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SUMO: 2017 Kyusho Basho (Day 13)

It’s Day 13 of the Kyushu Basho, and it seems like there’s more news about what’s going on OFF the dohyo than about the matches themselves. That said, let’s make ourselves keep the tournament itself front and center, at least for the moment. 

Yokozuna Hakuho’s win over sekiwake Mitakeumi keeps him alone atop the leaderboard with an 11–1 record. The two rikishi immediately trailing him with matching 10–2 records are M3 Hokutofuji and M13 Okinoumi. Hakuho looked unaffected by his Day 11 loss, getting right back to business and dominating Mitakeumi in a match that lasted less than five seconds.

And just to add to the complication in scheduling the final weekend, ozeki Takayasu is going kyujo [absent due to injury] after reinjuring his right thigh in his loss to M3 Hokutofuji yesterday. Takayasu was kadoban [threatened with ozeki demotion] at the start of the tournament, but managed to get his eighth win on Day 10, so he’ll squeak by with a final record of 8–5–2 kachi-koshi [majority of wins].

Even worse (from my Grinchy position) is that Takayasu was scheduled to fight ozeki Goeido today . . . which means that Goeido will get his all-important eighth win via a walk-over freeby and secure his kachi-koshi despite having been fighting like a limp ragdoll for the past three days. Given his current performance, and the way he completely imploded at the end of September’s tournament, I really WANTED him to have to EARN his majority of wins. Such is not to be, though.

Outside the dohyo, there has been no further blowback other than the reprimand Hakuho received from the Sumo Association’s Judging Department. And given that Hakuho has publicly said that he was in the wrong and that his behavior was “inexcusable,” that’s probably the last we’ll hear of it. 

Two other yokozuna seem to be in less favorable light with the Kyokai [Sumo Association]. Rumors are swirling that after the completion of the Kyushu Basho, the sumo elders will announce that both Kisenosato and Kakuryu are on notice that if they do not return to the ring in January AND compete in all fifteen days of the tournament, they will be asked to retire. Of course, if they DO compete and rack up more than five losses apiece, they’ll likely ALSO be asked to retire. So basically, if the rumors are correct, they’re being told to “get healthy, or get out.”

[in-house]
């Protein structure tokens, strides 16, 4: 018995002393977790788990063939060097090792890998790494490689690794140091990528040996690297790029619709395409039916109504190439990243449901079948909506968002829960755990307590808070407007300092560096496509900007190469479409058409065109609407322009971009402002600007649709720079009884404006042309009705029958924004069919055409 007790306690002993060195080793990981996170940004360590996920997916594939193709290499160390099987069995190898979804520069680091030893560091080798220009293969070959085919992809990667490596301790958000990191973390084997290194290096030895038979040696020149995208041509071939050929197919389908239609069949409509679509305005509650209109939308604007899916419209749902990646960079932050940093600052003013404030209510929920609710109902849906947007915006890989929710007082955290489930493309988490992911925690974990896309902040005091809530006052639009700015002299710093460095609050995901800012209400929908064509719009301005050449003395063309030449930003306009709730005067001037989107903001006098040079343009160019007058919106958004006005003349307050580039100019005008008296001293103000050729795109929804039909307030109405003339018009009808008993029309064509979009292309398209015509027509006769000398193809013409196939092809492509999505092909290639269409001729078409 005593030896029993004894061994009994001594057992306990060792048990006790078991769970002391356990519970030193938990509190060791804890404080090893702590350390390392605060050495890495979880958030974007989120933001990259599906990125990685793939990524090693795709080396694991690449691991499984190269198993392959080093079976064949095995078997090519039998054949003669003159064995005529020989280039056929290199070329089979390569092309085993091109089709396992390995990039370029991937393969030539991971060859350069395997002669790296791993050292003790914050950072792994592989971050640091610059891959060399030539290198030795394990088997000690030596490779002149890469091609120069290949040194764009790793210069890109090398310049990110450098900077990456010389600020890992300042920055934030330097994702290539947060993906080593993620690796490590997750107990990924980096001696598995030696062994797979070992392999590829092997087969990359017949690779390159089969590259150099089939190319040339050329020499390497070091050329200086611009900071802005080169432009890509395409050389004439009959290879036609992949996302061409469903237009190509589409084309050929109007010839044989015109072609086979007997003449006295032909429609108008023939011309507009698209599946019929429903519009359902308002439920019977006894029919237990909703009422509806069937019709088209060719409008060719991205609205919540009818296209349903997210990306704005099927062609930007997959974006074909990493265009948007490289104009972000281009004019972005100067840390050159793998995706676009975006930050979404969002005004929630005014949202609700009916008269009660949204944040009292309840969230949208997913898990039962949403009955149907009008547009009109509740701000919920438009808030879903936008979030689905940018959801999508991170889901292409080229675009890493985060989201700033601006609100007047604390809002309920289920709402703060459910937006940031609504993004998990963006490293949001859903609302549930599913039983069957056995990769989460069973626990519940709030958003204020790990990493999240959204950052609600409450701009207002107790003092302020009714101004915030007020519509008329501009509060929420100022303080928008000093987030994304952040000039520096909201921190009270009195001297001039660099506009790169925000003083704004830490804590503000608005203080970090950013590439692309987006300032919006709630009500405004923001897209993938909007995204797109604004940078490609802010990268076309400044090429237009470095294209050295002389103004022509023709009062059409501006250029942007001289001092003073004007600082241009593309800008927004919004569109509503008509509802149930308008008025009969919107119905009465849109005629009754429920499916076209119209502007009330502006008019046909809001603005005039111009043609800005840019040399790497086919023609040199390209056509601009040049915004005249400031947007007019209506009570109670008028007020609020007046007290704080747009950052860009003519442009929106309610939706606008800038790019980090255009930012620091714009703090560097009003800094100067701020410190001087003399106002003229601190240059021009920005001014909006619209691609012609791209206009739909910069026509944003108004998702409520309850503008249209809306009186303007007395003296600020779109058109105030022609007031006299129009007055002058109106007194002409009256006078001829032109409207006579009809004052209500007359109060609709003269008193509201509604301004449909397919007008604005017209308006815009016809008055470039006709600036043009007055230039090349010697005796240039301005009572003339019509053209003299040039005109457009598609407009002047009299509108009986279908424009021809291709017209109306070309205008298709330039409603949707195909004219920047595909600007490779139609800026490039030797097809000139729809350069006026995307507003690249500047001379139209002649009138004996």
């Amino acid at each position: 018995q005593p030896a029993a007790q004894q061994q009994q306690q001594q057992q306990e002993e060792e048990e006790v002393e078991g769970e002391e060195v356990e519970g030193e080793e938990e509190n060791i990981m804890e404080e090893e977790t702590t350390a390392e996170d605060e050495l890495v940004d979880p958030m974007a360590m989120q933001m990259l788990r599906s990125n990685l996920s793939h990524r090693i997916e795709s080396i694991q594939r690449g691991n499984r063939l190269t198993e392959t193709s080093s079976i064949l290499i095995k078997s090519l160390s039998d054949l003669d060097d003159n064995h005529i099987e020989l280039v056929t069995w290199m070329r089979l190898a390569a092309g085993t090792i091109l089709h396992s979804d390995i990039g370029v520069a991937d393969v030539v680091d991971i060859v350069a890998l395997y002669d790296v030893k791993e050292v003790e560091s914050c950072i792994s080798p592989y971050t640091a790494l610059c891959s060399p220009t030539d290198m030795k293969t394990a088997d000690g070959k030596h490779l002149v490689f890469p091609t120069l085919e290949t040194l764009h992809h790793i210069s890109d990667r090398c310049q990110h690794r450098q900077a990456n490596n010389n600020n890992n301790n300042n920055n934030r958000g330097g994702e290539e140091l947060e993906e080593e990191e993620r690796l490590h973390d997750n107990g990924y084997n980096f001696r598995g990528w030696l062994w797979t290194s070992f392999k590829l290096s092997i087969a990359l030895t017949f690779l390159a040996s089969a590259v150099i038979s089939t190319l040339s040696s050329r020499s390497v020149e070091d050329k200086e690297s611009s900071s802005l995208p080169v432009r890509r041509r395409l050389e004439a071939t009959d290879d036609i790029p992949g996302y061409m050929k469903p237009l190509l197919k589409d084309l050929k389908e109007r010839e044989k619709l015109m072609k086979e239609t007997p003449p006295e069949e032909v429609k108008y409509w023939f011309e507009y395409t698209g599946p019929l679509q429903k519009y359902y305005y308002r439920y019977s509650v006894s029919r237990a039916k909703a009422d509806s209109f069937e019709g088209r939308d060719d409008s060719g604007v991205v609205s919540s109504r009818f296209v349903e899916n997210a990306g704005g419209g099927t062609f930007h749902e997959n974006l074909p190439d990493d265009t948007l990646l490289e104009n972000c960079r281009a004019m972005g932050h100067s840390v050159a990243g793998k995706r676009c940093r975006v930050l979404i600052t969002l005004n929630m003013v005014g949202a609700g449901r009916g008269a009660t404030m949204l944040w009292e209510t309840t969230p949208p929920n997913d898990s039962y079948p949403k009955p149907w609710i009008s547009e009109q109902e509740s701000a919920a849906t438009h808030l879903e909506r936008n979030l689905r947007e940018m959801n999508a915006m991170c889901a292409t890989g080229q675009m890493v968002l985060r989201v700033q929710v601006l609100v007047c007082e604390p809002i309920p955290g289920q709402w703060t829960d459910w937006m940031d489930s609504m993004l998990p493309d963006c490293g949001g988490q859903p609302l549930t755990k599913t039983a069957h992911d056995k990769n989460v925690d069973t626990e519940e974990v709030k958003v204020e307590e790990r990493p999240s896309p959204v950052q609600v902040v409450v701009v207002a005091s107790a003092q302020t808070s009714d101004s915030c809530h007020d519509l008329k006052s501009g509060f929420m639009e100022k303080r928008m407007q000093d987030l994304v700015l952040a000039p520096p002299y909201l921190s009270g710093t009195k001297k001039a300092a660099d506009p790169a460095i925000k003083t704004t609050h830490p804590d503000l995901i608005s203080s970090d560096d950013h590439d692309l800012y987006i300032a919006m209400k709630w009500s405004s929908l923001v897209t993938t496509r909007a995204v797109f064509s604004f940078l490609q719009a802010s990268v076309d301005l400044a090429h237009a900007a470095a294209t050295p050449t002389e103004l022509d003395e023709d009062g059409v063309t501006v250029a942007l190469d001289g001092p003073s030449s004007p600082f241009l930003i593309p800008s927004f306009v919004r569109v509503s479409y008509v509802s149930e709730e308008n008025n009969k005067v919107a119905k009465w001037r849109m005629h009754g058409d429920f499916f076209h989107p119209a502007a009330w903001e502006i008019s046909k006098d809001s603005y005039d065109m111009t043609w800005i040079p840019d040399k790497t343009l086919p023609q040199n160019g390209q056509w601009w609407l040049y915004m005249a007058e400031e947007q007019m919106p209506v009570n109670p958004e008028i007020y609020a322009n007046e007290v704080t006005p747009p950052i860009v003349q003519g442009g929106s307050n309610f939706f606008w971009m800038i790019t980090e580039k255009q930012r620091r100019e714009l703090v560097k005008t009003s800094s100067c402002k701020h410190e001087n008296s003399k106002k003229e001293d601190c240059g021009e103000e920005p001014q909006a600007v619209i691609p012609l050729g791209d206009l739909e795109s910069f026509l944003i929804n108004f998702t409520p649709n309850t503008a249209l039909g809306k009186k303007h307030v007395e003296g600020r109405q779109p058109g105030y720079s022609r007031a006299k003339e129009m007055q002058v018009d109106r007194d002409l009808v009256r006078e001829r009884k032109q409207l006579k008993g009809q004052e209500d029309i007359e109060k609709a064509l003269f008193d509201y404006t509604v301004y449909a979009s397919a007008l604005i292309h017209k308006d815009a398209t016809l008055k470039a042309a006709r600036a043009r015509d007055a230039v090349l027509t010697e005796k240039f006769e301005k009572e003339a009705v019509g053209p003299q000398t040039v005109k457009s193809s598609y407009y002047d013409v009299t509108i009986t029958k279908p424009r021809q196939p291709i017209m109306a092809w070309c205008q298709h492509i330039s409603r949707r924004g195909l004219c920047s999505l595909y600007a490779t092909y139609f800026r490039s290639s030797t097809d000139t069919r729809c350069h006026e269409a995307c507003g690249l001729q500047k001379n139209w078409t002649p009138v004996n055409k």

In 2017 Kakuryu has participated in only thirty-five of the total ninety matches in this year’s basho, including missing the final two tournaments completely. Kisenosato won the first two tournaments of the year, but has participated in only twenty-seven of the total sixty matches after that and missed one entire tournament.

Meanwhile, in the Harumafuji scandal, things have gotten really strange. Bear in mind that the Sumo Association will not speak publicly about this investigation until after the end of the Kyushu Basho, so all of these details come from leaks and outside investigation. 

Apparently, the yokozuna did NOT hit Takanoiwa with a beer bottle—it was just his fists and a glass ashtray. This really doesn’t make things any better for him, but it makes things more complicated for Takanoiwa’s oyakata, Takanohana, who it is said has been caught hiding facts or telling outright  lies to the investigators on multiple occasions. After this was discovered, the head of Sumo Association asked Takanohana to cooperate fully with the Crisis Management Committee, to which the oyakata replied, “I respectfully decline,” and then walked out of the meeting.